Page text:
year's imprisonment in the Eastern Penitenti
Patrick Murray, a store keeper, convicted of
riot in selling ammunition to the mob during
the Kensington riots, was sentenced to six
months' in the County Prison.
Biddle Sopher, pleaded guilty to a charge of
riot, in aiding in the rescue of Dick Mauley.—
He was sentenced to nine months' in the Coun
ty Prison.
The most of the defendants have been in jail
six or eight months and this was the cause as
signed for the leniency of the sentences.
forgery. Two young men, of respectable
connexions, named J. H. Lentz and William
S. Roatcli, were brought before Alderman
Hay, yesterday afternoon, on alleged charge of
forgery. It appeared that the defendants sent
a boy to the Commercial Bank, with a forged
check for a eonsiderablo amount, but that the
paying teller detected the forgery, and detained
the boy, which led to their arrest. It came out
during the examination before the Alderman,
that the same defendants about three weeks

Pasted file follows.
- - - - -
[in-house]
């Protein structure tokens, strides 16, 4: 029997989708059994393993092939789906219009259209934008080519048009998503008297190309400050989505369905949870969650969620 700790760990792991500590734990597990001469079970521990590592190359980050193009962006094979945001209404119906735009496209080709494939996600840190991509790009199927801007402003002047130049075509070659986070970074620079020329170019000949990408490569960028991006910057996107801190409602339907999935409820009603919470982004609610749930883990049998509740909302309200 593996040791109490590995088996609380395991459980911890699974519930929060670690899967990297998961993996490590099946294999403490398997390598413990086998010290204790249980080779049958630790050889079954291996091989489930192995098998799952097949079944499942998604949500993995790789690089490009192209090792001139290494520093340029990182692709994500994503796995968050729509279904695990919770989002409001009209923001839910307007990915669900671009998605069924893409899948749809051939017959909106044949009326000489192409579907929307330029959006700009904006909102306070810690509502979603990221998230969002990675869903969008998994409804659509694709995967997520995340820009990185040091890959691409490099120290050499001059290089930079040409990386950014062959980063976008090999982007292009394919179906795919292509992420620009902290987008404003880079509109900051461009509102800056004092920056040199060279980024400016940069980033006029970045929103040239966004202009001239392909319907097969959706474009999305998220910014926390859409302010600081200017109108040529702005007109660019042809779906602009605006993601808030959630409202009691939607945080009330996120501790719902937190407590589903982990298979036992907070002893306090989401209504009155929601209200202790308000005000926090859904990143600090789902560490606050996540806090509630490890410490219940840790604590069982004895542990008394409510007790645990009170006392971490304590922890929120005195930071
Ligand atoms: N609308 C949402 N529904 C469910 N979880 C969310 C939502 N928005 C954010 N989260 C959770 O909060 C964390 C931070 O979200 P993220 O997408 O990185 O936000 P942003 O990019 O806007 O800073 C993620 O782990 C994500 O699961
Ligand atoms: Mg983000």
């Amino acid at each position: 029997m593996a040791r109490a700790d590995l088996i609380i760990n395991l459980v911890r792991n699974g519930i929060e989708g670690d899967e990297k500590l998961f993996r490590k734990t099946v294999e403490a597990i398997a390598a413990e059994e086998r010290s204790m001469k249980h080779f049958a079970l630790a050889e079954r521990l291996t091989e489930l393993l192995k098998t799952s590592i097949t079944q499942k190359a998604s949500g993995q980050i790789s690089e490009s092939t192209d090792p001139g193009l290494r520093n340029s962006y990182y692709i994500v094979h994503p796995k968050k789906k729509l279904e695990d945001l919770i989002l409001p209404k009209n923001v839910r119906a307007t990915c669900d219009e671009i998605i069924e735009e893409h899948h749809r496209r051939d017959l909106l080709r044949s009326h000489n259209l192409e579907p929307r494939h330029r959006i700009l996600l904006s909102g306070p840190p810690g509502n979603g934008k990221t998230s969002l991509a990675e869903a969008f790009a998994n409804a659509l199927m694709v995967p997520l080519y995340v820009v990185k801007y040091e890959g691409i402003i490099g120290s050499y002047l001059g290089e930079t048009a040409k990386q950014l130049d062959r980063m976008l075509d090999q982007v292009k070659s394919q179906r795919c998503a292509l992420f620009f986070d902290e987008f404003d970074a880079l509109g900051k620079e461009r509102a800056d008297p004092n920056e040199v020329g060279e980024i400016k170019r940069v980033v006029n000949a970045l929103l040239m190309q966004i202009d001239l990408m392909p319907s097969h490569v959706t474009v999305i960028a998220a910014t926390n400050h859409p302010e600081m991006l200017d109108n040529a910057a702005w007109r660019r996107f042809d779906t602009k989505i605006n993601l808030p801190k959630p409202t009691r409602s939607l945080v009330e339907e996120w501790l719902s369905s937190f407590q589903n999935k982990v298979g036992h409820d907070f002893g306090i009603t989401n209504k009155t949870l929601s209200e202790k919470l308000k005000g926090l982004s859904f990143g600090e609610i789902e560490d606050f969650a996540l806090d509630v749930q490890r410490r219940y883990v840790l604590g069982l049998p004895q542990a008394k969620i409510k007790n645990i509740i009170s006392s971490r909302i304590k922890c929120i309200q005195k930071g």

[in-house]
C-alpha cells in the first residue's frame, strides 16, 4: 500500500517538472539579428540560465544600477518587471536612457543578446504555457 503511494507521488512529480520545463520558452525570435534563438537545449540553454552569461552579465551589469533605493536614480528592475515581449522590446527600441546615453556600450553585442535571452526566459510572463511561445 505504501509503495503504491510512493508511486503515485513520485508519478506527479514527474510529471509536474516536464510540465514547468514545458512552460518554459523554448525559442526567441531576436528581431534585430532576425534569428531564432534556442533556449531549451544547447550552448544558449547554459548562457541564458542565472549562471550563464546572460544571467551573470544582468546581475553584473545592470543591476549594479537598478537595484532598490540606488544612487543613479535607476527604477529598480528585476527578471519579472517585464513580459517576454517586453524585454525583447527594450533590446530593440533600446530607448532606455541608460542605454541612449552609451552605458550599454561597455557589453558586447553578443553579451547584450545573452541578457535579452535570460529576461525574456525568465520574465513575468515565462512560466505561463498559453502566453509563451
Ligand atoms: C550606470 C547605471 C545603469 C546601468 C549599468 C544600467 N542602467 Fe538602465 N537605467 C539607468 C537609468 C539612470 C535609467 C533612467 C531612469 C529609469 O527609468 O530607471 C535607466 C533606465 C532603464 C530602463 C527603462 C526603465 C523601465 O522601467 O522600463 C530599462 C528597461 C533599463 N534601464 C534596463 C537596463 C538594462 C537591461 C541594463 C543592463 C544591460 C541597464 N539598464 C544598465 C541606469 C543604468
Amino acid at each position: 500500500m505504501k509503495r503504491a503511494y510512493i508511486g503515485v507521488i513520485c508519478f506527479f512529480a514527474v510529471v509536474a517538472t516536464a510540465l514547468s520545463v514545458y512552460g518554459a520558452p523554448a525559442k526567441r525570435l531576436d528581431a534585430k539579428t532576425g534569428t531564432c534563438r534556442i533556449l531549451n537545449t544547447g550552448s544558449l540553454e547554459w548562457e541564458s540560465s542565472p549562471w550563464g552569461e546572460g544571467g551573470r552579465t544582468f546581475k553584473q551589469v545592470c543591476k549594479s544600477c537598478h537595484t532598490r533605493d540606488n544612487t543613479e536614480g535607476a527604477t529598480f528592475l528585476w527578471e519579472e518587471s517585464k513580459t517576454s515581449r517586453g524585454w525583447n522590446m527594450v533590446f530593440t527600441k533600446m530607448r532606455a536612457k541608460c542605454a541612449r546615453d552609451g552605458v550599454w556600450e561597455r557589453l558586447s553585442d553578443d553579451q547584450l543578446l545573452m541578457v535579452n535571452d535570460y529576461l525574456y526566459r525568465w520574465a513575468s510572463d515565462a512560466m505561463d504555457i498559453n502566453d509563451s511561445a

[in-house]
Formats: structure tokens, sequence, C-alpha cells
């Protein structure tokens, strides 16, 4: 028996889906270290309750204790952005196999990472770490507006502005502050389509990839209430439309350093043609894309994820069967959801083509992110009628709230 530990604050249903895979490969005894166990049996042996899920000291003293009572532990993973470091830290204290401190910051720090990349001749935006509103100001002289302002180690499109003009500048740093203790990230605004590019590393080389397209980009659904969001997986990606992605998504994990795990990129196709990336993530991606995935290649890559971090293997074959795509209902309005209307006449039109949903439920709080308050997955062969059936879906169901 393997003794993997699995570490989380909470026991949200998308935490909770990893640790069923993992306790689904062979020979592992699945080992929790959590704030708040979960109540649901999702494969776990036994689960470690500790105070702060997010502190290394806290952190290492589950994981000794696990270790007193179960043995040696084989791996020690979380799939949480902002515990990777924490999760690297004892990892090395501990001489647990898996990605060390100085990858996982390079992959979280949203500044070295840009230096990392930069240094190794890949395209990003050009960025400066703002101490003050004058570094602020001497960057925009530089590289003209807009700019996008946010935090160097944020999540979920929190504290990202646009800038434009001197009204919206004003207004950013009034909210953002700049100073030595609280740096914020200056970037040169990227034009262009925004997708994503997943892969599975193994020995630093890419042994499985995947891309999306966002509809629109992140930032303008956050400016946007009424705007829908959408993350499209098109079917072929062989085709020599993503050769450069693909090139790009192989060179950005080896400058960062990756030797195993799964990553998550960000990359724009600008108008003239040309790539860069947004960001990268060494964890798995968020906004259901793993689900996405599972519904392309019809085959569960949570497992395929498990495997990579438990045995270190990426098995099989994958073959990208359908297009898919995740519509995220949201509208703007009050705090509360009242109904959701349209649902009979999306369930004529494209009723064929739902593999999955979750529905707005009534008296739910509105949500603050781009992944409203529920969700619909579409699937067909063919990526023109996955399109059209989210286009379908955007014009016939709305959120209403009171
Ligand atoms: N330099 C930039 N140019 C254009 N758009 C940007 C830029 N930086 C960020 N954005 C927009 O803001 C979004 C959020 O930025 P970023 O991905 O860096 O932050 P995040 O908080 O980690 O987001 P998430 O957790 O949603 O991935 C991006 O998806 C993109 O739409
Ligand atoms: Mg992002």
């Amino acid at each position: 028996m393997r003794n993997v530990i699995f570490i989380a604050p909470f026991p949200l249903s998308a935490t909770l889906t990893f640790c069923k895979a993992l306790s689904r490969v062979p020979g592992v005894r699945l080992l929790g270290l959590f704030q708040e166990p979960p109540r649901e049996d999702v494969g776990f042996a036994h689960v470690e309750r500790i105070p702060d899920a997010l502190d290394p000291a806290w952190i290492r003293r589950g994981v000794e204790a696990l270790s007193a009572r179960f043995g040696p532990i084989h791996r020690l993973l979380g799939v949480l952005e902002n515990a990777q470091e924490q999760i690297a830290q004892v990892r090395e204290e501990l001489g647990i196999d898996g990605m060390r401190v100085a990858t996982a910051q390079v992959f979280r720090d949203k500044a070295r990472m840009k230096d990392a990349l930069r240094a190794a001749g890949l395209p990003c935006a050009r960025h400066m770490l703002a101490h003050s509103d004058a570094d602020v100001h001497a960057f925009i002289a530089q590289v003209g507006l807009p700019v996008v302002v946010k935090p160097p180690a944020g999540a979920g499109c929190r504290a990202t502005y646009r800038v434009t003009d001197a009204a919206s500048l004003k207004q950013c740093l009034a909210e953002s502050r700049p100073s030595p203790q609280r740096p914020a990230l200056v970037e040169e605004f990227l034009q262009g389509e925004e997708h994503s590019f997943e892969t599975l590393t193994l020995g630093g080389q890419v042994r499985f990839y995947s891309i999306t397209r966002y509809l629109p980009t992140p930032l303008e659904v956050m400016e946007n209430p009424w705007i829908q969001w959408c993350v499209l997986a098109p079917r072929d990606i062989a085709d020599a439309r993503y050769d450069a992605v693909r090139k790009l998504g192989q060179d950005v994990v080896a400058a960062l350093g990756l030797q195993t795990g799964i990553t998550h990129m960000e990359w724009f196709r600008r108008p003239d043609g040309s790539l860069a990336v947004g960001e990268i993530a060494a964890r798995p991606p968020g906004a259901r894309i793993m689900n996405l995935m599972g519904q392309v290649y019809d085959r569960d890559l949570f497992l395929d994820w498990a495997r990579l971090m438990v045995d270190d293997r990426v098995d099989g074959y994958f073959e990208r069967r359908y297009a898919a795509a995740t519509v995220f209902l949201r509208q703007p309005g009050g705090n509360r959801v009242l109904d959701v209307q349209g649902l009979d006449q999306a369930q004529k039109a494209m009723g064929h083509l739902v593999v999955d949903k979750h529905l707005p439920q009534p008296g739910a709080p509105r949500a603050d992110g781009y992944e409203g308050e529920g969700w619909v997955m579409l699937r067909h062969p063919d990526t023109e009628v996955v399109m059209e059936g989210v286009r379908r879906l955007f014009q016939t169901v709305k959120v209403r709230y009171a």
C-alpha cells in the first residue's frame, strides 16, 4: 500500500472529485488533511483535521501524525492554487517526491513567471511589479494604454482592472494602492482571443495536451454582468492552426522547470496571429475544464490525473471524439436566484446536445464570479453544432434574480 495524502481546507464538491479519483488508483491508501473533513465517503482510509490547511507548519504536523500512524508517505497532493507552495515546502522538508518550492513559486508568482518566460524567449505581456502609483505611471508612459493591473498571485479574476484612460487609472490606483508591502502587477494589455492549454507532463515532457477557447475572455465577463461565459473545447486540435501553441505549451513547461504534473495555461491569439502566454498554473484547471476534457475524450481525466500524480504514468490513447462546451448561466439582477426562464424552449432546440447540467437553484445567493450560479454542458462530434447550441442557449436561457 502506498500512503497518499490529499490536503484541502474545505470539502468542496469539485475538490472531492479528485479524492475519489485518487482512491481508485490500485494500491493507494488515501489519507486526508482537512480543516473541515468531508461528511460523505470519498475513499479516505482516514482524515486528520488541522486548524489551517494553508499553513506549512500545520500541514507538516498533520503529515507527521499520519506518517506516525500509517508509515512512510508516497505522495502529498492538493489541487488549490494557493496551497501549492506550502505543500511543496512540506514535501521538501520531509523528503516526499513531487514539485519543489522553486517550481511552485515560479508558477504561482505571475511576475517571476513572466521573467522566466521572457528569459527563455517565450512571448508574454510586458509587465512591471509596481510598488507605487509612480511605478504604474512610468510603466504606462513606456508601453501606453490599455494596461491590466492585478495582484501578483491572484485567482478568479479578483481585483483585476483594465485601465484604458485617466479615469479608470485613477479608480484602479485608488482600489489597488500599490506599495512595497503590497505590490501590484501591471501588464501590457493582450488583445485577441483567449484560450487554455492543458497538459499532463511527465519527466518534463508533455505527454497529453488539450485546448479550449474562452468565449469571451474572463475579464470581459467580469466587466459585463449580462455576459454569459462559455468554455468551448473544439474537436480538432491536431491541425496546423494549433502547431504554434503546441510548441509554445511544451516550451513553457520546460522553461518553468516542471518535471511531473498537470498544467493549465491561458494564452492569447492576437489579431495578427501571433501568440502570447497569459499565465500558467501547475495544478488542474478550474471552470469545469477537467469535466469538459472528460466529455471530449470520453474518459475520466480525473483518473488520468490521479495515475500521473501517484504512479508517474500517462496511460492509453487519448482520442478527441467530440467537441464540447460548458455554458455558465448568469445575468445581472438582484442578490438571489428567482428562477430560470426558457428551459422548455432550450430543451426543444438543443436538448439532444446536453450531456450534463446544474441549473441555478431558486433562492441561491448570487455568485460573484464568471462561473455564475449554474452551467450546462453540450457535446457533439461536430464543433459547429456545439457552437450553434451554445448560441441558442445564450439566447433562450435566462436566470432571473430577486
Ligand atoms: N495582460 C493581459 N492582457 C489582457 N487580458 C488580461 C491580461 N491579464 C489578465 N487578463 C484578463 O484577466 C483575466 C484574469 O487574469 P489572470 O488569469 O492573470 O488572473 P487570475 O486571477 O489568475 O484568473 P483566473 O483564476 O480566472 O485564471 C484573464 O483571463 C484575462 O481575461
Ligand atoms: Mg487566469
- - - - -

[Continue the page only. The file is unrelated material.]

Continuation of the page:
since, tendered a forged check for SIOO at the
Philadelphia Bank, and obtained the money.—
They were ordered to find bail, one in SIBOO,
and the other in SIOOO.
Town Meeting in Favor of Molishing Slavery.
A meeting of citizens, without distinction of
party, in favor of abolishing Slavery, was held
last evening at the County Court House A
preamble referitig to the subject of Slavery in
the United States, and resolutions asking Con
gress to so amend the Constitution as to abolish
slavery in this country. On the question of
adoption, Rev. Mr. Aaron, of Norristown,
spoke for one hour, lie was followed by Mr.
Andrew Miller, who opposed the passage of
said resolution. Mr. Thomas Earl, replied to
Mr. M., and his sarcastic remarks, made in all
good feeling, caused much merriment for the
audience. Two tracts were circulated among
those present, one was entitled "Extract from
the American Slave Code," and the other "De
claration of Sentiment of the American Anti-
Siavery Society." The resolutions as origin
ally read were adopted.
IMPORTANT TRlAL— Conviction of Miss Web
ster. The trial ot Miss Delia Webster, charged
in connection with a man named Fairbank,
with abducting slaves from their mastors in
Kentucky, occupied the Court at Lexington se
veral days last week, and resulted in her con
viction and sentence to the penitentiary for two
years. Her counsel, however, moved for a new
trial. Miss W. is represented as a very respec
table female, and had been engaged at Lexing
ton as a school mistress. Her parents reside at